BENTON COUNTY, WA-
The Coyote Canyon Mammoth Site hosted its first tours since October of 2019 on Saturday.
First, they welcomed back workers, and soon after came visitors. It's a great new chapter in the long history of this site.
In 1999, mammoth bones were discovered just south of Kennewick. They went untouched and were rediscovered in 2008. A formal excavation began two years later.
After the bones were discovered, a picture of them found its way to Bax Barton, A Research Associate in Paleontology at the Burke Museum at the University of Washington.
"There was a group of people here who wanted to dig but didn't know how to dig. And wanted to record it and share it with the community. But didn't know how to do that," said Barton.
So that's where Bax came in. This is his eighth mammoth dig.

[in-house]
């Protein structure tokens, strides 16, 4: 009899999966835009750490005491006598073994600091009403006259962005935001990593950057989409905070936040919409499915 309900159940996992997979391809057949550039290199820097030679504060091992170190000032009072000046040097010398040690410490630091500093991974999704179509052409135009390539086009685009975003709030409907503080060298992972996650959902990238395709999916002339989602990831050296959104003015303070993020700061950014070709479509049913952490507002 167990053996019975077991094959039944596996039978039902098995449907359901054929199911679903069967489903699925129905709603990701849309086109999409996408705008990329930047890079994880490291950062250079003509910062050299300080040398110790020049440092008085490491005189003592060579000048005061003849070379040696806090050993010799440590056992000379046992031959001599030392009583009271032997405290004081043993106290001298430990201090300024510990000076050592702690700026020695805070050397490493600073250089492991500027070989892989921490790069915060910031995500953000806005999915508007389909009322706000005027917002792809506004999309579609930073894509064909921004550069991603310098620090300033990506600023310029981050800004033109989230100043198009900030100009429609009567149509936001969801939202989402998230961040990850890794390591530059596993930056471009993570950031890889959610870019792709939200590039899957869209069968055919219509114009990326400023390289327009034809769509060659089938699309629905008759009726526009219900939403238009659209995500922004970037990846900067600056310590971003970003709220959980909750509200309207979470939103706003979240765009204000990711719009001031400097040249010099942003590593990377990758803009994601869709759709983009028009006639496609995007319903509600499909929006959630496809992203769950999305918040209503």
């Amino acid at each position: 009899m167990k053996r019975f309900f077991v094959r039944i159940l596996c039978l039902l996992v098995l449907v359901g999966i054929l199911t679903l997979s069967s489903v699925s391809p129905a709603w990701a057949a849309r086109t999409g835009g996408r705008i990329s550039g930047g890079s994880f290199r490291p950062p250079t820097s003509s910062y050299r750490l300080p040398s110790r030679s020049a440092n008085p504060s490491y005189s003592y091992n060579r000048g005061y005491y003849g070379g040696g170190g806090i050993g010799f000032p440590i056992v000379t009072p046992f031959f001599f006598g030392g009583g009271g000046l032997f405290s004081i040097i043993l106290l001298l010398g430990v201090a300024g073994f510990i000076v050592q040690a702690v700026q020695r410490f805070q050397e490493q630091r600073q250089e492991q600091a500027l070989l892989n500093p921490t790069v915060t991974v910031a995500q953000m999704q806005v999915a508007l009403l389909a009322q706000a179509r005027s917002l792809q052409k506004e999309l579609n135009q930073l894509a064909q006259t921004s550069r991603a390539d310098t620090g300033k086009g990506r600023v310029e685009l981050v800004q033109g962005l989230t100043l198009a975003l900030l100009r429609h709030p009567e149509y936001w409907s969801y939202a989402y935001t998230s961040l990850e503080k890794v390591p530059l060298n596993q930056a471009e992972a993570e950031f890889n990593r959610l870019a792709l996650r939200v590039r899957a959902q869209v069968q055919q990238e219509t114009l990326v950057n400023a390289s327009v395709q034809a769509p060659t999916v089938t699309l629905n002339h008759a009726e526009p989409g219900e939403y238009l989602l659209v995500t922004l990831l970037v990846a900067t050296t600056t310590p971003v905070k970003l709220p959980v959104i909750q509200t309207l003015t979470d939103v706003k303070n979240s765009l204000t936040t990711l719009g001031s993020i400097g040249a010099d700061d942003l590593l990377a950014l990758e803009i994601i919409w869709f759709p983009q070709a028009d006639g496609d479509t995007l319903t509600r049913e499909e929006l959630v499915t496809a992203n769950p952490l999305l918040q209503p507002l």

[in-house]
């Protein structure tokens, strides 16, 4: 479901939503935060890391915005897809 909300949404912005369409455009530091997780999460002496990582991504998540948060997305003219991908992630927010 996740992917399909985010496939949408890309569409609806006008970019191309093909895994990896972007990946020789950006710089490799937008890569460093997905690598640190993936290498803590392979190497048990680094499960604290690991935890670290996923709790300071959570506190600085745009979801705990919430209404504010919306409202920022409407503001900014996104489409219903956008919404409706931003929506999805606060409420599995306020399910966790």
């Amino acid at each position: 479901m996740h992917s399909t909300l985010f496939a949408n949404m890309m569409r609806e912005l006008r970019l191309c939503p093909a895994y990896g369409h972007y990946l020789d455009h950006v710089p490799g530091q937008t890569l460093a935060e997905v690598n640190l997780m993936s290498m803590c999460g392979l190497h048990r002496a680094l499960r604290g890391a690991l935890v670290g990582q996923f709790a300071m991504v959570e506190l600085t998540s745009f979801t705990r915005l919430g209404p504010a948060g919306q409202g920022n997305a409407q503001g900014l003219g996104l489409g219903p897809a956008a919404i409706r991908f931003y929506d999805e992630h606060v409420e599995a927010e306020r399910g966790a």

"The stack of sediment behind me is basically a 20-thousand year old stack of the environmental history here in Tri-Cities," said Barton.
So far, they've found things like terrestrial snails, ice age camel bones, and beetles that were here 10,000 years ago.
"The flora and fauna change through time. That's basically what we're recording. Of course, the frosting on the cake is that there's a mammoth in this as well," said Barton.
This site is the center of the MCBONES Research Center Foundation, which focuses on educating people who want want to learn about natural sciences.
The site houses a museum, bone lab, photography lab, and of course, the dig site itself. It's all made possible by a variety of community members dedicated to telling thousands of years of stories through their work.
Gary Kleinknecht is the Education Director for MCBONES, and he says there are several ways people from the community can get involved.
"The most amazing thing is the interdisciplinary work. We use people of all scientific backgrounds," said Kleinknecht.
If you are interested in volunteering, head to their website.